“What do you do?”
I was sitting outside on a patio last weekend talking to a girl I’d just met at a friend’s barbecue. It took less than 3 minutes for one of us to ask that question. I don’t even remember who asked it first, but I remember it came up.
It always does come up in every social interaction in San Francisco. And as I write these words after a week in Austin, this phenomenon is particularly visible to me because it didn’t come up all week I’ve been in Texas.
She worked at Facebook. On a contract, which isn’t quite as good as working full time at Facebook.
I work at a super early stage startup, which means word hasn’t gotten out about us, and the tech we are building isn’t a social network; it’s middleware for large scale software applications.
That’s not quite as good as working at a startup that is building something easy to understand, like a new social network.
On the Silicon Valley social hierarchy, which is defined almost entirely by what your LinkedIn profile says about where you work and where you went to school, we’re both sort of in the middle.
We don’t work at massive but boring companies like Oracle, but we are both employed at good companies. There is a lot of unrealized potential for both of us. Her to get a job at another killer startup, and me to have my personal brand boosted if my company becomes one of those hot SF startups.
But unrealized potential in Silicon Valley is pretty worthless. Nobody cares about the company that almost IPO’d. Nobody cares about the deal that you almost closed. Close doesn’t count. What counts is being one of the chosen few that the startup gods smile upon.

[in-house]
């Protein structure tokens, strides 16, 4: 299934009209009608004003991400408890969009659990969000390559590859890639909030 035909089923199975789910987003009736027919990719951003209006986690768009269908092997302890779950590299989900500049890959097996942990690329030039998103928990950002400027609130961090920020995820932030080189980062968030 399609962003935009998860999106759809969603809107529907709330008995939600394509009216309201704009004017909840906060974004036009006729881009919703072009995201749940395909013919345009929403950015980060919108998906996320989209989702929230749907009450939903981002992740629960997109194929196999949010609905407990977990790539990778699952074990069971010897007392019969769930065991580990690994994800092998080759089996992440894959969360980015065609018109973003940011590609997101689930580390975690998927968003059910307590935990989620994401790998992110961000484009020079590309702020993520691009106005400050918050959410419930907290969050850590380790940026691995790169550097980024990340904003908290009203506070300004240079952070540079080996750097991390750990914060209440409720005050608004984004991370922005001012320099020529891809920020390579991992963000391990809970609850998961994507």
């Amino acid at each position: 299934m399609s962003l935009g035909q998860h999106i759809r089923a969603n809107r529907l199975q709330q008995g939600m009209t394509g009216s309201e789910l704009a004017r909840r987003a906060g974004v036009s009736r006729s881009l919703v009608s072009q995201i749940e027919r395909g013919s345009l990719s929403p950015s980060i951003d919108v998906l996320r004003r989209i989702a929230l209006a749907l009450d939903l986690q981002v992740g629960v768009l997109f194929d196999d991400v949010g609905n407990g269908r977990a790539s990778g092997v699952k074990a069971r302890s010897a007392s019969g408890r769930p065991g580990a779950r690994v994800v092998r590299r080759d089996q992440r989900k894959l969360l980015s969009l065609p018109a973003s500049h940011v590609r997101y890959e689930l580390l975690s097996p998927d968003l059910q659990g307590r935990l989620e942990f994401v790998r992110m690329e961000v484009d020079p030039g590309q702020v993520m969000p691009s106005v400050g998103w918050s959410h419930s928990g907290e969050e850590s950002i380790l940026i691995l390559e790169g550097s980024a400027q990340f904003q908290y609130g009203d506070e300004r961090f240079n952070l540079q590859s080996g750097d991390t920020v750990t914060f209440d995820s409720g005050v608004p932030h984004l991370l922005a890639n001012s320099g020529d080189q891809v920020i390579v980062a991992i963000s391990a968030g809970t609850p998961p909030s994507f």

The party we were at had a ton of Facebookers, Googlers, and Uber folk. In Silicon Valley’s pecking order, there were some people near the top all roaming around us, drinks in hand.
“Are you one of the Facebookers here?”
“No, I was, but now I’m with Uber.”
“Oh that’s awesome.”
“Yeah. So, what do you do?”
When I get asked what I do right now, I struggle to answer; probably because there is a lot of in transition for me these days. The company I’m with is in a key stage of growth, and like all early stage companies, there is always a massive amount of ambiguity. Every luminary tech company has gone through periods like this, but so has every failed company. To get to the good stuff, you have to start everything from scratch, and this means working through ambiguity.
As someone who takes a lot of identity from the work that I do, this doesn’t give me as much to anchor myself to as I’d like. And since the company is super technical, it’s terrible party conversation.
I also wrote my first book, but that’s not paying the bills nor am I a full time writer.
I’m a blogger, but everyone has started a blog at some point in their lives.
What do I do? Right now I’m figuring a ton of that out. I’m a marketer. I’m a writer. I’m a friend. I’m a son and brother.
I’d honestly rather just talk about something else. I’m not ready to give you a good answer yet, and I don’t like how me being in process with what I do casts such a shadow on who people think that I am.
When we ask what do you do, I think the questions we are actually trying to ask are: who are you, why should I care about you, and where do you fit into the tech hierarchy so I know how to think about you.
Nobody has been doing that in Austin the whole week I’ve been here, and frankly I’m feeling more relaxed and less on edge than I have in weeks. Part of that is being around family, but part of that is about the fact that I can go hang out with people socially and nobody wants to do a status check to figure out how close everybody around them is from being Silicon Valley royalty.
What do you do when someone asks you So what do you do?
I’d love to hear clever answers from folks, and I’m 100% going to steal the answers that I like the best.
Hope this helps.
Austin W. Gunter